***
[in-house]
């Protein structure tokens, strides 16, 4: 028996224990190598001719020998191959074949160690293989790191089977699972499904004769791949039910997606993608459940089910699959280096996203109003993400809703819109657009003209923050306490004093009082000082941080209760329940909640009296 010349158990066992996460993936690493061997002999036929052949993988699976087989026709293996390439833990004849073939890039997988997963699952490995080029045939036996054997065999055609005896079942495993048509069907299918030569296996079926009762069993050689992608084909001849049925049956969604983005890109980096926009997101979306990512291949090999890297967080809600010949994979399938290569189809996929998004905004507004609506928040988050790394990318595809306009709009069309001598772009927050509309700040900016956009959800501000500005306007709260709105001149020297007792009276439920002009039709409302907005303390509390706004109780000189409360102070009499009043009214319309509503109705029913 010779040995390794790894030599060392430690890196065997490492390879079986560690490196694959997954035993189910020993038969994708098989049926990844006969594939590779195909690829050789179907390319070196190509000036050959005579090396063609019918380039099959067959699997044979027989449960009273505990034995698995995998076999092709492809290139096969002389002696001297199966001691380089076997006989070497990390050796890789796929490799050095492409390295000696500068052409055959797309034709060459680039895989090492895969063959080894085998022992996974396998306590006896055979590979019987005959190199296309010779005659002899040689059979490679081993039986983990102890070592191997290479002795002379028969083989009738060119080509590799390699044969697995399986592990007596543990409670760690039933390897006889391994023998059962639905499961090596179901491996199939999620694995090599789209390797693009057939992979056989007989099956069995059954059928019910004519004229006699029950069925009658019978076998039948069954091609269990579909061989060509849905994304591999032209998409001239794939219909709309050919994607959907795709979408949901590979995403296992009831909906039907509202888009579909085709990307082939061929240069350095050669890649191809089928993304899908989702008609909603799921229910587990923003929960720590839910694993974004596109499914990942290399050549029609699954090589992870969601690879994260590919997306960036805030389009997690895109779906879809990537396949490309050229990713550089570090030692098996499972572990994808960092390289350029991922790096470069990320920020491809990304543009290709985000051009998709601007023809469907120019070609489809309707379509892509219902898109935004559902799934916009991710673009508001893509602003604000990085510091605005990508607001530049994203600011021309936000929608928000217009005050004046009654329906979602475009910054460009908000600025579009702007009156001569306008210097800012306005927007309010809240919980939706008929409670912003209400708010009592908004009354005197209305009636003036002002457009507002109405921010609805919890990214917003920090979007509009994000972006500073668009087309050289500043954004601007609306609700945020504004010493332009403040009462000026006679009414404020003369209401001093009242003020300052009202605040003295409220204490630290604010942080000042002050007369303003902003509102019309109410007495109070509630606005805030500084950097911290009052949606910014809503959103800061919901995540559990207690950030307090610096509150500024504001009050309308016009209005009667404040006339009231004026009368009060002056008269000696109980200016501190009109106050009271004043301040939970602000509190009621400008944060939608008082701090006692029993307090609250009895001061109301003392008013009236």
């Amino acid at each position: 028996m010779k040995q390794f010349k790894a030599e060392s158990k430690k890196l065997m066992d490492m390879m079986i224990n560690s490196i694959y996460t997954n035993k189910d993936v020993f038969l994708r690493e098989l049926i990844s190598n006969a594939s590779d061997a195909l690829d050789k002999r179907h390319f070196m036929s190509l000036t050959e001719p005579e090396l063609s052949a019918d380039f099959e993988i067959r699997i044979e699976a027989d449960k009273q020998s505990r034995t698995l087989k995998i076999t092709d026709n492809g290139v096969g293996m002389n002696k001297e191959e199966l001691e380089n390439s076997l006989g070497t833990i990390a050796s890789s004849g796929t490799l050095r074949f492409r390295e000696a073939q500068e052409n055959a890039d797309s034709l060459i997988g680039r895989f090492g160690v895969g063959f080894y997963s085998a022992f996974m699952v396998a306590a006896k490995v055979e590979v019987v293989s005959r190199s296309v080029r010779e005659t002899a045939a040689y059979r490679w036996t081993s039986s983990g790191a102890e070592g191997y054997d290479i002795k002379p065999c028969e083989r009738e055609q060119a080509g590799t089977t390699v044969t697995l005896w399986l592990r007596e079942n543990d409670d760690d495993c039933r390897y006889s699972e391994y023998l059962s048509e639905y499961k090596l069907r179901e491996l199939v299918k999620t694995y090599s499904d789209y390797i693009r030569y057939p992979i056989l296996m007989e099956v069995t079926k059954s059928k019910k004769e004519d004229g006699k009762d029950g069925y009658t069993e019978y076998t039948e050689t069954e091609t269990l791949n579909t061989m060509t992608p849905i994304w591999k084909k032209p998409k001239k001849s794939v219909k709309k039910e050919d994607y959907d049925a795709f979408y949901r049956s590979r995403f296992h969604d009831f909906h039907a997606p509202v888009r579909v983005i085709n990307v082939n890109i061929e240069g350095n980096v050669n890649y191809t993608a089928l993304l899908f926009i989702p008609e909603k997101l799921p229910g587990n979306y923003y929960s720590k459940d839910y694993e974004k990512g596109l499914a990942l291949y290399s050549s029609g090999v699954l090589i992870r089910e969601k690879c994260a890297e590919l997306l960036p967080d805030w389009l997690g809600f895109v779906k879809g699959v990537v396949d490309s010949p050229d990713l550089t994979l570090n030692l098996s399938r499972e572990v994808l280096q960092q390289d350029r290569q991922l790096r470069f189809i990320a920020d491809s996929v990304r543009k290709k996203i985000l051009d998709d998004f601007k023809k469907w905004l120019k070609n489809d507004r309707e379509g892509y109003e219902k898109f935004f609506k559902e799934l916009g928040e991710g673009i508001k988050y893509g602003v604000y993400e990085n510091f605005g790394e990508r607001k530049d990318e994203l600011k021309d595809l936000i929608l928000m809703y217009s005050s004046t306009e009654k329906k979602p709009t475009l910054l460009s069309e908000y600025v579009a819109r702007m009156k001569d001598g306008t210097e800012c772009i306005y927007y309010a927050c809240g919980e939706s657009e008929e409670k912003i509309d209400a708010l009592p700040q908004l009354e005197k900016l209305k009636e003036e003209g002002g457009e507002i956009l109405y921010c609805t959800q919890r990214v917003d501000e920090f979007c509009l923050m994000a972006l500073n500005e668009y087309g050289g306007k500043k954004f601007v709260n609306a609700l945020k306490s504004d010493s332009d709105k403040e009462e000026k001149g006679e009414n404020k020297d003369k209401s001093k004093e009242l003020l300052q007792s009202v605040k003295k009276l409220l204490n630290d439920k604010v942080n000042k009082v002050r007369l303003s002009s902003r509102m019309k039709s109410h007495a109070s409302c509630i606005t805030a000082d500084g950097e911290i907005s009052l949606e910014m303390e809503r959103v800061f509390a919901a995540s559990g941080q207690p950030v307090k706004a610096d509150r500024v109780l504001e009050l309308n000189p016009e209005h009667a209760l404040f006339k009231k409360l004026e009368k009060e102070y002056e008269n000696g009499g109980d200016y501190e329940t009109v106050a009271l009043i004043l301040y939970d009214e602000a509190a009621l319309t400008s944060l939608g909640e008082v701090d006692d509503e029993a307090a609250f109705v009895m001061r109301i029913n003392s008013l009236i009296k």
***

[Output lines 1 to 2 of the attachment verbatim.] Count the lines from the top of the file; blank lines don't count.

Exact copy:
[in-house]
């Protein structure tokens, strides 16, 4: 028996224990190598001719020998191959074949160690293989790191089977699972499904004769791949039910997606993608459940089910699959280096996203109003993400809703819109657009003209923050306490004093009082000082941080209760329940909640009296 010349158990066992996460993936690493061997002999036929052949993988699976087989026709293996390439833990004849073939890039997988997963699952490995080029045939036996054997065999055609005896079942495993048509069907299918030569296996079926009762069993050689992608084909001849049925049956969604983005890109980096926009997101979306990512291949090999890297967080809600010949994979399938290569189809996929998004905004507004609506928040988050790394990318595809306009709009069309001598772009927050509309700040900016956009959800501000500005306007709260709105001149020297007792009276439920002009039709409302907005303390509390706004109780000189409360102070009499009043009214319309509503109705029913 010779040995390794790894030599060392430690890196065997490492390879079986560690490196694959997954035993189910020993038969994708098989049926990844006969594939590779195909690829050789179907390319070196190509000036050959005579090396063609019918380039099959067959699997044979027989449960009273505990034995698995995998076999092709492809290139096969002389002696001297199966001691380089076997006989070497990390050796890789796929490799050095492409390295000696500068052409055959797309034709060459680039895989090492895969063959080894085998022992996974396998306590006896055979590979019987005959190199296309010779005659002899040689059979490679081993039986983990102890070592191997290479002795002379028969083989009738060119080509590799390699044969697995399986592990007596543990409670760690039933390897006889391994023998059962639905499961090596179901491996199939999620694995090599789209390797693009057939992979056989007989099956069995059954059928019910004519004229006699029950069925009658019978076998039948069954091609269990579909061989060509849905994304591999032209998409001239794939219909709309050919994607959907795709979408949901590979995403296992009831909906039907509202888009579909085709990307082939061929240069350095050669890649191809089928993304899908989702008609909603799921229910587990923003929960720590839910694993974004596109499914990942290399050549029609699954090589992870969601690879994260590919997306960036805030389009997690895109779906879809990537396949490309050229990713550089570090030692098996499972572990994808960092390289350029991922790096470069990320920020491809990304543009290709985000051009998709601007023809469907120019070609489809309707379509892509219902898109935004559902799934916009991710673009508001893509602003604000990085510091605005990508607001530049994203600011021309936000929608928000217009005050004046009654329906979602475009910054460009908000600025579009702007009156001569306008210097800012306005927007309010809240919980939706008929409670912003209400708010009592908004009354005197209305009636003036002002457009507002109405921010609805919890990214917003920090979007509009994000972006500073668009087309050289500043954004601007609306609700945020504004010493332009403040009462000026006679009414404020003369209401001093009242003020300052009202605040003295409220204490630290604010942080000042002050007369303003902003509102019309109410007495109070509630606005805030500084950097911290009052949606910014809503959103800061919901995540559990207690950030307090610096509150500024504001009050309308016009209005009667404040006339009231004026009368009060002056008269000696109980200016501190009109106050009271004043301040939970602000509190009621400008944060939608008082701090006692029993307090609250009895001061109301003392008013009236």